Due the division of the territory into the 223 ''comuni'', often of small or even tiny size, in the late 1970s larger units called ''comprensori'' ("communities") were introduced. The council of each ''comprensorio'' is elected by the ''comuni'' forming it. However, this tier of government has provoked criticism, and a reform is underway, aiming at the creation of 16 more homogenous "Valley Communities".
The current ''comprensori'' have the following (population data as of December 31, 2004):
As of May 31, 2005, the only ''comuni'' with a population over 20,000 were Trento and Rovereto.
Despite the overwhelmingly mountainous nature of the territory, agriculture remains important. Farms often join together to form larger cooperatives. The most important produce comprises: apples (50% of national production, together with South Tyrol) and other fruit, vegetables (mainly in the Val di Gresta) and grape: important especially for its quality, the latter is used for the production of renowned wines and sparkling wines.
The main industries, often small- and medium-sized, are concentrated in Valsugana, Vallagarina and the Adige Valleys. Sectors include textiles, mechanics, wood and paper productions. Also important is the production of hydro-electric energy.
Tourism is the mainstay of the provincial economy. The main resorts include: Madonna di Campiglio, San Martino di Castrozza, Fiera di Primiero, Canazei, Moena, Cavalese, Folgaria, Folgarida-Marilleva, Riva del Garda and Levico Terme, Comano Terme and Roncegno, these last three being renowned thermal stations.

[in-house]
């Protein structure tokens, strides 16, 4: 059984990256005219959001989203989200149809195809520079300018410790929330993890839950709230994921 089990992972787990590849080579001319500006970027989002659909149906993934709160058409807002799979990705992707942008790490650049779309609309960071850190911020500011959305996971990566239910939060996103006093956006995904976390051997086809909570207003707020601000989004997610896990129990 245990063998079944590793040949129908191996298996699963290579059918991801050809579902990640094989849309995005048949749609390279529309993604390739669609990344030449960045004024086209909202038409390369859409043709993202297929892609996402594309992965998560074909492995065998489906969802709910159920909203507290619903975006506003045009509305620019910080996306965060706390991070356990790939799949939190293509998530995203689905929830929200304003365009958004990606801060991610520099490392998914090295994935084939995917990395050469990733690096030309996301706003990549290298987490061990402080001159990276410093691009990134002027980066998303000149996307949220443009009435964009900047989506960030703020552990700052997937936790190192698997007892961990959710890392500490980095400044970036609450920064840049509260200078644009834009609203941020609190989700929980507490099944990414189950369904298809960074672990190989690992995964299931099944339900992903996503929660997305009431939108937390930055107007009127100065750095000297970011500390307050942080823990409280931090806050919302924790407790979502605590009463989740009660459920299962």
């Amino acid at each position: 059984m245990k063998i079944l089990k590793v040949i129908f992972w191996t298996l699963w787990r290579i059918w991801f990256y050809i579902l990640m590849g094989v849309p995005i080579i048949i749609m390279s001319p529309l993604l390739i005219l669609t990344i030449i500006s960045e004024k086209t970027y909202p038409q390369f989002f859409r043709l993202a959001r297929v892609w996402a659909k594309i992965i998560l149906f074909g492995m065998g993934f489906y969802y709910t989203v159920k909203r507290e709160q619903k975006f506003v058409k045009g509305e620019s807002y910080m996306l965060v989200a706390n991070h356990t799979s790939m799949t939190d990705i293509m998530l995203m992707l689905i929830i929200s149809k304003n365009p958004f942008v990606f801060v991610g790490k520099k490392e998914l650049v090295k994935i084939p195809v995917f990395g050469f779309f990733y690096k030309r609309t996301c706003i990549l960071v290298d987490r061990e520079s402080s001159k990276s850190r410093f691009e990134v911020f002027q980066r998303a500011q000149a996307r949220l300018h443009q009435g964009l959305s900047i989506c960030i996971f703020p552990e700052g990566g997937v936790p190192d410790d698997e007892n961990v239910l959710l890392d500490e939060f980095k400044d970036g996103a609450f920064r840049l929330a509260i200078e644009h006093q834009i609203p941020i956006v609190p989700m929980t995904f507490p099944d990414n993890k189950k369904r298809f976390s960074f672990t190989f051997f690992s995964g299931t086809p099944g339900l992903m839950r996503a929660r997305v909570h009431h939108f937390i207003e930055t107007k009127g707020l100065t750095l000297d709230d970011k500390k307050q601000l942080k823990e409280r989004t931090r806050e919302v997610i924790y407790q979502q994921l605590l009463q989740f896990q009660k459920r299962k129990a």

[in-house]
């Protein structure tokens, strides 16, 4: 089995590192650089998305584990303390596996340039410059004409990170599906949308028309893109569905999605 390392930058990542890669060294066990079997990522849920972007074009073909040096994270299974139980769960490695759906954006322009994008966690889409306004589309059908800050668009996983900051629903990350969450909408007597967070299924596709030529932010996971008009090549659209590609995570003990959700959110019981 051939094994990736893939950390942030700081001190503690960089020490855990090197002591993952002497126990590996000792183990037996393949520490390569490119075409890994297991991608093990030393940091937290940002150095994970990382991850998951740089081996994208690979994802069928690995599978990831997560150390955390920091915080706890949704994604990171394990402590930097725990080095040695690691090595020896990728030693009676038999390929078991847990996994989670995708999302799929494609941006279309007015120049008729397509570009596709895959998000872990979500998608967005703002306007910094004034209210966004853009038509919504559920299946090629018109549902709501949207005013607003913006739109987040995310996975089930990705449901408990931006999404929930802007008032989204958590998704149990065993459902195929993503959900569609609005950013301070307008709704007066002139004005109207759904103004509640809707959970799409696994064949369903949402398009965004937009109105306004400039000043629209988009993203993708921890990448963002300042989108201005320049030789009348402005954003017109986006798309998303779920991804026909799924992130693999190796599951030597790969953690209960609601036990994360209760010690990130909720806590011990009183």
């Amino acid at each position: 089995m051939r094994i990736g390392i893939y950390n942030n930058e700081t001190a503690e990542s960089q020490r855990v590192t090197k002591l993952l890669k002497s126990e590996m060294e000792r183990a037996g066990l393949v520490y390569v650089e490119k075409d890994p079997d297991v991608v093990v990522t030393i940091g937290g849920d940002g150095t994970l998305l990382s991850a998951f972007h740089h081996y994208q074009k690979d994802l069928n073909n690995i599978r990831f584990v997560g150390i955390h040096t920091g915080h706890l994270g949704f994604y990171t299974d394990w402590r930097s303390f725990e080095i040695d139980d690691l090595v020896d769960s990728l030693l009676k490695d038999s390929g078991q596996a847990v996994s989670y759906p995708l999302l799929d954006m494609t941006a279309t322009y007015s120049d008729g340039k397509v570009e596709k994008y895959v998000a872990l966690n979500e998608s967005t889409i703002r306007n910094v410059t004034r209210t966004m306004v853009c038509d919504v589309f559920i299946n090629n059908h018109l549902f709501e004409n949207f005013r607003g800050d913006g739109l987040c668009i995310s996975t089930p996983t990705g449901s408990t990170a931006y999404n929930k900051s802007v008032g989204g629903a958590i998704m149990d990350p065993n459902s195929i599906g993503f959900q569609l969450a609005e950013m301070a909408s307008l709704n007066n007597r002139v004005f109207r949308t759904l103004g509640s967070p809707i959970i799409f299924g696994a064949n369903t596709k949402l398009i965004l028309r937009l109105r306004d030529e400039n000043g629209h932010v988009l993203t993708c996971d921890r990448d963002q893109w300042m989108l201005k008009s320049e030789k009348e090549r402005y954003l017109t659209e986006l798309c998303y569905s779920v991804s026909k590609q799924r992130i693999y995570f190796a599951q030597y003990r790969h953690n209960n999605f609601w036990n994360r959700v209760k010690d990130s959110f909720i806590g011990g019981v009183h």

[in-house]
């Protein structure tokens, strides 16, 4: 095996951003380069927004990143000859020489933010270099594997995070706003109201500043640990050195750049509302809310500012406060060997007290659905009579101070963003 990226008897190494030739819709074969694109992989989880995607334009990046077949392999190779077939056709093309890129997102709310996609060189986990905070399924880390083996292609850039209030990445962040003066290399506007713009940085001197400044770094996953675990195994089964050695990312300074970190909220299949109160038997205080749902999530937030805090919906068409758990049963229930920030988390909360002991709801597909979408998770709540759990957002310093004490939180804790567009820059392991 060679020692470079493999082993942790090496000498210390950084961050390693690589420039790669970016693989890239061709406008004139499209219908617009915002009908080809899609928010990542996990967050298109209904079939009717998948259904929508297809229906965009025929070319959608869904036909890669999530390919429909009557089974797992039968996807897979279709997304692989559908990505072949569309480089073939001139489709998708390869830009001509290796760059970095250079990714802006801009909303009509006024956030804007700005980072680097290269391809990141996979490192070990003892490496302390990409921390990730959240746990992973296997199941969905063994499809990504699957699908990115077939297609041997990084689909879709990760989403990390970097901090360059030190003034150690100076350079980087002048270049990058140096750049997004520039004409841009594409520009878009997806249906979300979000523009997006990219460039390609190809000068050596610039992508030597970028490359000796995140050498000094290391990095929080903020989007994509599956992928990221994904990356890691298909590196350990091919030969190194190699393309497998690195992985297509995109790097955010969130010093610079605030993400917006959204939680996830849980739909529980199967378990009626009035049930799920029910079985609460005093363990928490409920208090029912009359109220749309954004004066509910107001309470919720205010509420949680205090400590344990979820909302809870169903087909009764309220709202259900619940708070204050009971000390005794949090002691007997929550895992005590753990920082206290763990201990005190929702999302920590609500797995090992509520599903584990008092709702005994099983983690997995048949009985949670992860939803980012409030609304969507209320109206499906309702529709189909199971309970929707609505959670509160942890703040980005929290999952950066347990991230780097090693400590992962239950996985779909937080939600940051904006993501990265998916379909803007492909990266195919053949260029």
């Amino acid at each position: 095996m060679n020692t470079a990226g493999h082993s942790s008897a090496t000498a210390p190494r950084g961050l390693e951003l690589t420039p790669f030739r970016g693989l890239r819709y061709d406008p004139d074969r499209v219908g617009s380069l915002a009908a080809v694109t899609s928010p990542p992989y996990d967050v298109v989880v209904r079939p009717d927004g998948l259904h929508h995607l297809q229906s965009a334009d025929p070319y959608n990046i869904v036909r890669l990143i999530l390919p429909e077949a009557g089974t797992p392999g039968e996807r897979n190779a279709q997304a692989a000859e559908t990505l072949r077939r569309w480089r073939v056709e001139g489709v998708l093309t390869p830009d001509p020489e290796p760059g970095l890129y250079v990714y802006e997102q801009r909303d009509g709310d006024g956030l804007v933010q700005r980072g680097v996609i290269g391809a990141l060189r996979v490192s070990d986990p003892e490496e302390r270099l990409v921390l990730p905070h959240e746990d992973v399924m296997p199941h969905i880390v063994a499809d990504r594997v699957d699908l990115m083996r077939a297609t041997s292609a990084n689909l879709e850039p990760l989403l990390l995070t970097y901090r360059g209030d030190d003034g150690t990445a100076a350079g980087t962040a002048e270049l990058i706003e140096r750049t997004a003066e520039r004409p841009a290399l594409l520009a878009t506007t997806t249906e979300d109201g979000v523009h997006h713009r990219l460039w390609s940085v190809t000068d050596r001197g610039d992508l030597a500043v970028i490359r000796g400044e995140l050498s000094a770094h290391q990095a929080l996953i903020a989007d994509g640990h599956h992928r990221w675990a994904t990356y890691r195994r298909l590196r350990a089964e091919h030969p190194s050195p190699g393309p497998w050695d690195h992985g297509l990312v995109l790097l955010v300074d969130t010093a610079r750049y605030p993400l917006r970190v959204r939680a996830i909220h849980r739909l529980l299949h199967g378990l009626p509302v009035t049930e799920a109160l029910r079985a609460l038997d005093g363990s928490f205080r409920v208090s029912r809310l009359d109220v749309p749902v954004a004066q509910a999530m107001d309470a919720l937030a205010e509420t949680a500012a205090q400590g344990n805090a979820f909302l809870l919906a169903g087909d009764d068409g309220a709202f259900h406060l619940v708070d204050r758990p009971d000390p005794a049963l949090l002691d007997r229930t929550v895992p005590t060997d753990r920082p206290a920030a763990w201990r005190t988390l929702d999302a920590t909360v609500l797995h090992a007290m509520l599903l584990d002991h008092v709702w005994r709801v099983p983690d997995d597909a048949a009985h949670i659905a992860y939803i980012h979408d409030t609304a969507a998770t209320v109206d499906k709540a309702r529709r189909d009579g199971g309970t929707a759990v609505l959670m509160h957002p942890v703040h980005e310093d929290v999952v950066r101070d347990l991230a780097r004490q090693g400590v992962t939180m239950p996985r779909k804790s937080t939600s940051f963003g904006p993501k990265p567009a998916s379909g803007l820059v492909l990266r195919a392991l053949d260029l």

The Region of Trentino is crossed by the main road and rail connections between Italy and Germany. These include the Brenner A22 motorway and road which passes through the Etsch/Adige Valley. A regional project of switching much of the road traffic to railways is currently under consideration, including the construction of a tunnel under the Brenner Pass.
The province has two more railways: the Valsugana Line, connecting Trento to Venice and the Trento-Malè-Marilleva.
The province of Trento is home to three linguistic minorities, protected by the regional and provincial statutes. The most numerous is the Ladin minority in the Fassa Valley (''comuni'' of Campitello di Fassa, Canazei, Mazzin, Moena, Pozza di Fassa, Soraga, Vigo di Fassa). The German Mócheno language is spoken in the ''comuni'' of Frassilongo, Fierozzo and Palù del Fersina, while the Cimbrian language is spoken in Luserna.
The history of Trentino begins in the mid-Stone Age the valleys of what is now Trentino were already inhabited by man, the main settlements being in the valley of the Adige River, thanks to its milder climate.
Research in agriculture
The Province of Trento, since January 2008, has established the Edmund Mach Foundation to promote research, training and services in the agricultural, agri-food and environmental fields.